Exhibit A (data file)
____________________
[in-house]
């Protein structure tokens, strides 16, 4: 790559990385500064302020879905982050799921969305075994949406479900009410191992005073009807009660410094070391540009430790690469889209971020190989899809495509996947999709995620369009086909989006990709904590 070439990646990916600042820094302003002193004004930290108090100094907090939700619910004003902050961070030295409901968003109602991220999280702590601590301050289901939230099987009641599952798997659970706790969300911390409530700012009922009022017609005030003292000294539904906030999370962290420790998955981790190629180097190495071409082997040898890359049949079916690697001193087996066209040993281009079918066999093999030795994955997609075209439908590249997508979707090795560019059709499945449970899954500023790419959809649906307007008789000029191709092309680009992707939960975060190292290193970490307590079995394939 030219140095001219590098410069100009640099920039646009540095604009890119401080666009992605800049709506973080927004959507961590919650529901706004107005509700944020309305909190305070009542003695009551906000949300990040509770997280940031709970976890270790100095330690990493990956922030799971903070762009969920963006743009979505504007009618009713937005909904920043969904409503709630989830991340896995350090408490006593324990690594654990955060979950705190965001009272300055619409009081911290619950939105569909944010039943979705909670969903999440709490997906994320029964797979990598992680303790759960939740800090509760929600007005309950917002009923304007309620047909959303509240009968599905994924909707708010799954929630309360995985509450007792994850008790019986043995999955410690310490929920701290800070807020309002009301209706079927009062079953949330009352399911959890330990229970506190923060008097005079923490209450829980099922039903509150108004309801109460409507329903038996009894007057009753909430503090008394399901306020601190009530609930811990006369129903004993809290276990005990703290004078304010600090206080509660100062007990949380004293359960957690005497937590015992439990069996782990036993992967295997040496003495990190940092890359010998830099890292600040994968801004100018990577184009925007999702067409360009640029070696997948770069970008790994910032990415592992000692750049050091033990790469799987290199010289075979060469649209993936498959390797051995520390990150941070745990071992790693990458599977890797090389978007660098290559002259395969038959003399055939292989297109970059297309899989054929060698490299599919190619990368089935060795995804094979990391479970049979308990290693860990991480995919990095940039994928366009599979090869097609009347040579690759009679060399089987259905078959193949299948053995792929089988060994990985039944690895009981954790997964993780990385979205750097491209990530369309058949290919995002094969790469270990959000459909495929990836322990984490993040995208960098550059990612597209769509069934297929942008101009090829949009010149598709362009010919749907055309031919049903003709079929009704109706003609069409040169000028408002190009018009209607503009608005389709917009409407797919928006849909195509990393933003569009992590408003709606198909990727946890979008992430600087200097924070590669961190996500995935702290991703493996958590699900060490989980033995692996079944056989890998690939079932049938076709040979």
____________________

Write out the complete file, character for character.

[in-house]
């Protein structure tokens, strides 16, 4: 790559990385500064302020879905982050799921969305075994949406479900009410191992005073009807009660410094070391540009430790690469889209971020190989899809495509996947999709995620369009086909989006990709904590 070439990646990916600042820094302003002193004004930290108090100094907090939700619910004003902050961070030295409901968003109602991220999280702590601590301050289901939230099987009641599952798997659970706790969300911390409530700012009922009022017609005030003292000294539904906030999370962290420790998955981790190629180097190495071409082997040898890359049949079916690697001193087996066209040993281009079918066999093999030795994955997609075209439908590249997508979707090795560019059709499945449970899954500023790419959809649906307007008789000029191709092309680009992707939960975060190292290193970490307590079995394939 030219140095001219590098410069100009640099920039646009540095604009890119401080666009992605800049709506973080927004959507961590919650529901706004107005509700944020309305909190305070009542003695009551906000949300990040509770997280940031709970976890270790100095330690990493990956922030799971903070762009969920963006743009979505504007009618009713937005909904920043969904409503709630989830991340896995350090408490006593324990690594654990955060979950705190965001009272300055619409009081911290619950939105569909944010039943979705909670969903999440709490997906994320029964797979990598992680303790759960939740800090509760929600007005309950917002009923304007309620047909959303509240009968599905994924909707708010799954929630309360995985509450007792994850008790019986043995999955410690310490929920701290800070807020309002009301209706079927009062079953949330009352399911959890330990229970506190923060008097005079923490209450829980099922039903509150108004309801109460409507329903038996009894007057009753909430503090008394399901306020601190009530609930811990006369129903004993809290276990005990703290004078304010600090206080509660100062007990949380004293359960957690005497937590015992439990069996782990036993992967295997040496003495990190940092890359010998830099890292600040994968801004100018990577184009925007999702067409360009640029070696997948770069970008790994910032990415592992000692750049050091033990790469799987290199010289075979060469649209993936498959390797051995520390990150941070745990071992790693990458599977890797090389978007660098290559002259395969038959003399055939292989297109970059297309899989054929060698490299599919190619990368089935060795995804094979990391479970049979308990290693860990991480995919990095940039994928366009599979090869097609009347040579690759009679060399089987259905078959193949299948053995792929089988060994990985039944690895009981954790997964993780990385979205750097491209990530369309058949290919995002094969790469270990959000459909495929990836322990984490993040995208960098550059990612597209769509069934297929942008101009090829949009010149598709362009010919749907055309031919049903003709079929009704109706003609069409040169000028408002190009018009209607503009608005389709917009409407797919928006849909195509990393933003569009992590408003709606198909990727946890979008992430600087200097924070590669961190996500995935702290991703493996958590699900060490989980033995692996079944056989890998690939079932049938076709040979």